Common pitfalls observed in social media customer engagement strategies

Posted by Rajesh Mallaya | 19 Jun 2012
SocialEngagementEffort

When you think about brands like Zappos and Southwest Airlines, what’s the first thing that comes to mind?

It’s probably the fact that brands are becoming more than active on social media channels like Facebook, Twitter and LinkedIn, and are highly successful at engaging with their end customers. Visit any of their social media streams, and you’ll find a number of conversations developing between the brand and their customers – and they make it all look so easy!

But that’s just the problem.

While we’re all familiar with the success stories of how brands use social media channels to put a finger on the customers’ pulse and generally to engage with them, do you ever think about the pitfalls of maintaining these communication lines? How can you ensure that you don’t end up making some common, brand-eroding mistakes in your efforts to leverage the power of social media?

Here are some tips:

  • Don’t manage your social media accounts like other channels:Email, chat and telephones are largely one- on -one channels of communication. Quite often, these channels use scripted responses to increase productivity.But what makes this work is the fact that these channels allow a customer to restate or repeat his questions – in fact, as many times as he gets a satisfactory response.But when you’re talking about social media channels, the scenario is very different. These channels are transparent – and archived for the world to see. Scripted responses often make brands look “un-engaging and synthetic” – especially when different questions by diverse customers are met with the same response!
  • Avoid diverting social media conversations to other channels:Are you primarily using your social media accounts to divert customers to your inbound or email channels – particularly when dealing with complaints and grievances? Not a good idea!
    Social Media Engagement StrategiesWhile this may work for confidential communication channels (like email, chat or telephones), this approach can backfire in the social media space. Remember, a customer contacting you via social media channels might have already tried to resolve his issues through conventional channels. He’s perhaps here on your social media page because his problem was not resolved elsewhere. Diverting him back to a conventional channel can only end up annoying him further – something you should avoid at any cost.
  • Understand which support window suits your business best: Decide whether using your social media accounts for offering support is aligned with your industry’s needs. Some brands specifically mention their customer support hours on their social media accounts. However, they also continue to service customers over the phone and via email practically 24×7. Real Time customer support on social media channel for Travel & hospitality, IT services industries might not work well, as customer issues in these verticals need real-time attention, than near real-time attention. Similarly delayed responses can only send out wrong messages about your social media strategy not to mention the damage caused to your brand and customer expectations.
  • Avoid a siloed approach to social media:With increasing volumes and complexity in customer support issues, a silo based team often becomes a hassled approach with an additional cost. For instance, brands create a dedicated group to manage their social media accounts, typically under their marketing team. These groups are great at managing your brand on Facebook and Twitter. But are they also skilled in handling one-on-one customer engagements, sales opportunities, and customer complaints? Perhaps not.This is why it’s best to have these teams work alongside other customer service groups.Make sure your customer complaint resolution groups are well-integrated across all engagement channels with only the front-line engagement teams kept separate, if required.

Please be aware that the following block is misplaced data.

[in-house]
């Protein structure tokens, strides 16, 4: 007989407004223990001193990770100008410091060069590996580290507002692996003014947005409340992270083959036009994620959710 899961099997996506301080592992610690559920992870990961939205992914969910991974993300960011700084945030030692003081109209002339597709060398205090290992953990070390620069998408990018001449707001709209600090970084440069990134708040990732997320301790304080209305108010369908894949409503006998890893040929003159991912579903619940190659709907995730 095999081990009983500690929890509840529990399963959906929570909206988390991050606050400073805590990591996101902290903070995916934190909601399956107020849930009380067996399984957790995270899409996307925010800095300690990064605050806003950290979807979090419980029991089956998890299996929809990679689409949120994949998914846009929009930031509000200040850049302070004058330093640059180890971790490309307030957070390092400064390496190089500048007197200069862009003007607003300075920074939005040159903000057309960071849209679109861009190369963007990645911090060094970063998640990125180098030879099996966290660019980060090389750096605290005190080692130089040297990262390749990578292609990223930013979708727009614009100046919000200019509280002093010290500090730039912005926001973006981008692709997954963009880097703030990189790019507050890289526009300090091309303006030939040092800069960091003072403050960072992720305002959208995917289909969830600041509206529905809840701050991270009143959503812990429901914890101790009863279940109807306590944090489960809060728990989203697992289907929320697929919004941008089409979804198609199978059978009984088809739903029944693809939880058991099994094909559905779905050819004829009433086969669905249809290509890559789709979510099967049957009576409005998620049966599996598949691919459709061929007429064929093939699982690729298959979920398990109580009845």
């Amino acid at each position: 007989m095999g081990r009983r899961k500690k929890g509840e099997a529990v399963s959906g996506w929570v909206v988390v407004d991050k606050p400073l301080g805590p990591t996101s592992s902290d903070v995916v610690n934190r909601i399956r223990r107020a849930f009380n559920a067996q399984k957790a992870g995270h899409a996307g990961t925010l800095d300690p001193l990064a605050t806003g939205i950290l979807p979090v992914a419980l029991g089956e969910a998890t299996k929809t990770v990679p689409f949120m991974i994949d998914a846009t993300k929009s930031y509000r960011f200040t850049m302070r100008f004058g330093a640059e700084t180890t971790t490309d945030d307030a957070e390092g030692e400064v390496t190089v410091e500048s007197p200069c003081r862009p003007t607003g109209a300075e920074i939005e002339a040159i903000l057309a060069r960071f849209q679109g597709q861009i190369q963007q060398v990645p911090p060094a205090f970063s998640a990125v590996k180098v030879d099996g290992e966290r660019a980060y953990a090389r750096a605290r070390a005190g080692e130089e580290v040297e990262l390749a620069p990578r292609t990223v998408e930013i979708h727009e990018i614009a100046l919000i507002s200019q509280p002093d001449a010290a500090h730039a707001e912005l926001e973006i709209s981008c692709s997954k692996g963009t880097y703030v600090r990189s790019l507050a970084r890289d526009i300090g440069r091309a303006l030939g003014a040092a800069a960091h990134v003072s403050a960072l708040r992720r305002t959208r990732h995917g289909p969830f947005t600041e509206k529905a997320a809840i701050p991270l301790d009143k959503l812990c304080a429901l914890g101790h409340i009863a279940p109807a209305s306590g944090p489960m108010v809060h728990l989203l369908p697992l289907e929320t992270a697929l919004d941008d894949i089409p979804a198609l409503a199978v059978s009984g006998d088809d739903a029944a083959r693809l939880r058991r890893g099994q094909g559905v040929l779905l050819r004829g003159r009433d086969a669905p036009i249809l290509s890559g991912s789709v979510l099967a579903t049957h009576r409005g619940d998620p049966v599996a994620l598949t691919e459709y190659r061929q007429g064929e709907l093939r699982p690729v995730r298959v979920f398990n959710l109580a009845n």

So think closely about how you’ve been handling your social media accounts – do you feel you’ve made some the mistakes we talked about here? Can you think of instances where a customer has been left frustrated after an interaction with your brand through a social media channel?

If yes, perhaps it’s time to do things differently.

2 Responses to Common pitfalls observed in social media customer engagement strategies

  1. Manish Mishra says:

    Excellent insight about Social media customer engagement Sir !

    We well observed that –
    “groups are great at managing your brand on Facebook and Twitter. But are they also skilled in handling one-on-one customer engagements, sales opportunities, and customer complaints? Perhaps not.This is why it’s best to have these teams work alongside other customer service groups.Make sure your customer complaint resolution groups are well-integrated across all engagement channels with only
    the front-line engagement teams kept separate, if required. “

  2. Arti says:

    Hey Rajesh ! Nice and well thought article. It does point out mistakes organizations make. A lot of these issues arise due to the underlying intention. Do you want to engage the customers in true sense or just get maximum “likes” and then bombard them with one sided messages?. I believe that the engagement should be a mix of fun, information and what your brand stands for.
    Also the focus should be on “quality” of engagement rather than “quantity”. I have seen that some brands go overboard in posting messages which can create negative sentiments among customers.

    Regards
    Arti

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